1. In sail bouyancy works with no reefs (see posts above) and I would be confident with one reef (although I may try more trials in ullswater if the weather is good). With two deep reefs it does work in sea water but is not perhaps as 100% as a masthead system.
2. When on her side it is hard to reach the righting lines; whether they lie along the gunwhale or are taped to the shroud. Oddly, inversion makes it easier!
3. It does take two to right her from inversion (but righting lines make it much easier). It takes time. If you can avoid the inversion do!
4. A footloop on the end of the righting line may make it easier to climb up the hull onto the CB when she is back on her side.
5. She remains unstable when full of water and the transom flaps will drain her very quickly but if they are sealed then you much prolong the period of critical instability; as the self bailers require more forward movement to work or you have to move about to break the seal on the flaps. A tense moment.
6. It is still tiring to recover from inversion – so don’t do it twice.
I did not test the closed cell foam mat that the sailmaker gave me when I had the pocket put in but instinctively I feel this would give less buoyancy than my inflated pillow.
I may look at a small masthead system to complement the (preferred by me) in sail buoyancy for some conditions.06/10/2009 at 8:25 pm #8646
Going back through my summer photos I came across this one I took when I did the test above. Although she was unladen it is interesting to note how high the keel sits above the water. It does make the turning moment of buoyancy and mast obvious. It also explains why getting onto the centreboard, in order to right her, was so tricky and tiring.28/01/2010 at 9:59 pm #firstname.lastname@example.orgMember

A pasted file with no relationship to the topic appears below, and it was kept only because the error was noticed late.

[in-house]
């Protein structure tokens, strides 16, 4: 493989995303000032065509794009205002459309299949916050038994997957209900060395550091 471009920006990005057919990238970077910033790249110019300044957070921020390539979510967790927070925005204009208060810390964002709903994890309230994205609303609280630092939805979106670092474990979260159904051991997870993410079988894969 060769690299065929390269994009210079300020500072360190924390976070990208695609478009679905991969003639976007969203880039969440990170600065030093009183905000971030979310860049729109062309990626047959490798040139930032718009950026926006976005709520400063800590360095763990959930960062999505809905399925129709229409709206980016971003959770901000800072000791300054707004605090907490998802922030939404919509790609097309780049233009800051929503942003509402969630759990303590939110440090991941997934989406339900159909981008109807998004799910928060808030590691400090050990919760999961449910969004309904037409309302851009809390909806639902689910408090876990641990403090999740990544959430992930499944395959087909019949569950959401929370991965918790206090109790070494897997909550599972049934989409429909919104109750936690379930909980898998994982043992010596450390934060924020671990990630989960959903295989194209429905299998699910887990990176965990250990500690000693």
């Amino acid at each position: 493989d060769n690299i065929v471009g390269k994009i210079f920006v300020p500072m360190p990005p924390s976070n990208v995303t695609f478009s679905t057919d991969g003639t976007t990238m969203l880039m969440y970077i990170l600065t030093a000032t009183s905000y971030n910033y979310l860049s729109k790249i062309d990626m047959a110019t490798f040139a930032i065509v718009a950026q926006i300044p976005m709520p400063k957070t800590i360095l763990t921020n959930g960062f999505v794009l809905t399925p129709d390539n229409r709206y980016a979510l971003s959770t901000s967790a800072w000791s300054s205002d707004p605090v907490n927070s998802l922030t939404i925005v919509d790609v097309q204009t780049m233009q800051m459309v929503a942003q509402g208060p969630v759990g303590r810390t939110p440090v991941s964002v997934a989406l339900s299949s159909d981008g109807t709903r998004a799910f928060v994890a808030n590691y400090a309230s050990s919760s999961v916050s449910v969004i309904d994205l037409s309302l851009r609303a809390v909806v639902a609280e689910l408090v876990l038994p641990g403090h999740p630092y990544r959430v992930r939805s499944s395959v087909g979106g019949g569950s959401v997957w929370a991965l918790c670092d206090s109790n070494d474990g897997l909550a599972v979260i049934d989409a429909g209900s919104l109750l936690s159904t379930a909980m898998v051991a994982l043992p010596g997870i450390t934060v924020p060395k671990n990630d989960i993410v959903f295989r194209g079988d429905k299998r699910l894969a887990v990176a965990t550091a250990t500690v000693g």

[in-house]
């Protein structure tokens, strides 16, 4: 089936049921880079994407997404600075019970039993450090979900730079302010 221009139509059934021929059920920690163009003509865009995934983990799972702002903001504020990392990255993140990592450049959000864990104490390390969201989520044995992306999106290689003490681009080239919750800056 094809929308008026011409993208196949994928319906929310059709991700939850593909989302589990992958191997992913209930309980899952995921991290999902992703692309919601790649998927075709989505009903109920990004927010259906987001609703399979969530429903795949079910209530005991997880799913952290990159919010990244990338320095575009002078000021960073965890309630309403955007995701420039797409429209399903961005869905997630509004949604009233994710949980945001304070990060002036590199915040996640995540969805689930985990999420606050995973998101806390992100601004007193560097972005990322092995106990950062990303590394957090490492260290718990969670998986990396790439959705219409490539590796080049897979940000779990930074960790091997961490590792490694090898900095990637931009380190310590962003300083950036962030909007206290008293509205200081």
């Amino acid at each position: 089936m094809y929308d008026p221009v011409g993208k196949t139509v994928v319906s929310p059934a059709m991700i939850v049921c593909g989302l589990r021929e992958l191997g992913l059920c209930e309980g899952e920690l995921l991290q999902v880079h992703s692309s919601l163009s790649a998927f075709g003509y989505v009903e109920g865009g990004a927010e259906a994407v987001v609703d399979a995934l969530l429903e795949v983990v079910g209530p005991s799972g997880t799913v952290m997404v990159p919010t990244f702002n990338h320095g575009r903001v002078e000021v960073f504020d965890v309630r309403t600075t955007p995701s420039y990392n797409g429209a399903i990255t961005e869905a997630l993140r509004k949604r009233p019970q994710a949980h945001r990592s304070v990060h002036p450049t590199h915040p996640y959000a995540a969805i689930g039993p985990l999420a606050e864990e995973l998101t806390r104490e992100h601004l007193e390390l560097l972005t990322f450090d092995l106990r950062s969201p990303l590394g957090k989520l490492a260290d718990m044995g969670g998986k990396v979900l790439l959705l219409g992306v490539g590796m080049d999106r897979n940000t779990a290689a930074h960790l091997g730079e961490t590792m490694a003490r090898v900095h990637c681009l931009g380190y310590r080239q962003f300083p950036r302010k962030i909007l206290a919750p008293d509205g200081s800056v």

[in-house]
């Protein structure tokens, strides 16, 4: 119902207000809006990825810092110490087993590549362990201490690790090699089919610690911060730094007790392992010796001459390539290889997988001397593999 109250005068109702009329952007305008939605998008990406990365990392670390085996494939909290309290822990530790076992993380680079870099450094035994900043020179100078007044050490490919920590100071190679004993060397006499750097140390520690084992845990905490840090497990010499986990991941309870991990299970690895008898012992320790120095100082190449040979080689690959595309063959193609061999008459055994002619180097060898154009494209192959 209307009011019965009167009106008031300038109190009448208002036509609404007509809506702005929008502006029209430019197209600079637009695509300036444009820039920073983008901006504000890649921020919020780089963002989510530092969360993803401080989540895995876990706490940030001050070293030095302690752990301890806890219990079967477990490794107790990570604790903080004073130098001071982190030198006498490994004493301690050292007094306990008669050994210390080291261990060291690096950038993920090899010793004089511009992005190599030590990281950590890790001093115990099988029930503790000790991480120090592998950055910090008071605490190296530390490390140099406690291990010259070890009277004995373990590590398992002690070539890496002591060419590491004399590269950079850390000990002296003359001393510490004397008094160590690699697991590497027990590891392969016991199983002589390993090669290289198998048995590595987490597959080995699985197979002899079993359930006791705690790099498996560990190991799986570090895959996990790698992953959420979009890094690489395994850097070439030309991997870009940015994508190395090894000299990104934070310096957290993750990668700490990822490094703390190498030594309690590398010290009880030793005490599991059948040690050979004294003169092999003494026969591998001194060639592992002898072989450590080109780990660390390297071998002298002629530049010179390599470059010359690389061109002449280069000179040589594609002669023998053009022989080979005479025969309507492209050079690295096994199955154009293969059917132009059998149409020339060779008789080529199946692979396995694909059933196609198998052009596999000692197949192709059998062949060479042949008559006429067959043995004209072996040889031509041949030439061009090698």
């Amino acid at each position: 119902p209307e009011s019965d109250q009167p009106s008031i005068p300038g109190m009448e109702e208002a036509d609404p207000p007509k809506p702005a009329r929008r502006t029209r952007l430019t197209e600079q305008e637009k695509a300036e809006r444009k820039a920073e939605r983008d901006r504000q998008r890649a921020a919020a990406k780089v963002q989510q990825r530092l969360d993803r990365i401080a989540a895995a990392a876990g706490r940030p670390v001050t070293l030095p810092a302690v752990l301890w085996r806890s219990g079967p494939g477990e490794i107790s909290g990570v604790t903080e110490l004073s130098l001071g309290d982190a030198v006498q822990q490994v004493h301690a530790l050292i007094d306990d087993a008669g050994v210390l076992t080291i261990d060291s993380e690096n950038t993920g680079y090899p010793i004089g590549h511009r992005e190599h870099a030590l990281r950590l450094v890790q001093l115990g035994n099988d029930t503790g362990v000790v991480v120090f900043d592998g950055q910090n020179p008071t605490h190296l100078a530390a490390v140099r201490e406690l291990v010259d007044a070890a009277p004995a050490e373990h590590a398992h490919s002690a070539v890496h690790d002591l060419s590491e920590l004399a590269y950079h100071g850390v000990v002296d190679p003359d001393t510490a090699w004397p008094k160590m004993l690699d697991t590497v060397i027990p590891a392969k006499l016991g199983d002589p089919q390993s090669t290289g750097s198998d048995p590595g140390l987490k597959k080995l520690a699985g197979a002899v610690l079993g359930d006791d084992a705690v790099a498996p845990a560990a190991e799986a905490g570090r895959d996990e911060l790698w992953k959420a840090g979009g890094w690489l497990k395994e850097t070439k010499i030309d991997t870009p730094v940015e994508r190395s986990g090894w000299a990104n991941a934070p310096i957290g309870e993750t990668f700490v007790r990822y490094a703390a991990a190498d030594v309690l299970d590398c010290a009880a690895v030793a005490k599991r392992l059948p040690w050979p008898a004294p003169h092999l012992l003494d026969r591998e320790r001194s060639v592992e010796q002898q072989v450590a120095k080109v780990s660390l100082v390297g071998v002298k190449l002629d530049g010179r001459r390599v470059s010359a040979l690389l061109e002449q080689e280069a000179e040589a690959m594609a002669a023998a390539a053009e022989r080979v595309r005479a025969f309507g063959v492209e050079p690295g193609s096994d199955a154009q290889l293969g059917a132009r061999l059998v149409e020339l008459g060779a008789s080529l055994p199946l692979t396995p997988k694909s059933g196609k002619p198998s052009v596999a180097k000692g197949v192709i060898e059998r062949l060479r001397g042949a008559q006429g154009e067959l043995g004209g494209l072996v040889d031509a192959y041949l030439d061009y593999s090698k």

Hi I’ve just purchased a 9 litre Crewsaver Mast Float for my Wayfarer 2085. I intend to hoist it only on very windy days or when I am sailing alone. I’m not too sure if the capacity will be sufficient to stop an inversion.
The only other version was 40 litres and looked huge and would appear very odd flapping above my masthead. Has anyone any experience please.
Also on windy days I trail righting lines over each side and on a practice capsize recovery I was able (at 72 years) easily to hoist myself up on to the centreboard and right the dinghy (and scoop up the crew) by myself.29/01/2010 at 9:47 am #8931SwiebertjeParticipant
I think 9 liter is just fine but the proof of the pudding is in the eating. May I suggest (to everyone) to start the season with some capsize recovery practice.
The Crewsaver balloon looks like it would damage easy (spring a leak), but then again I know the product only from a picture on the Internet. Since everything on a Wayfarer should have at least two purposes, why not simply hoist a fender?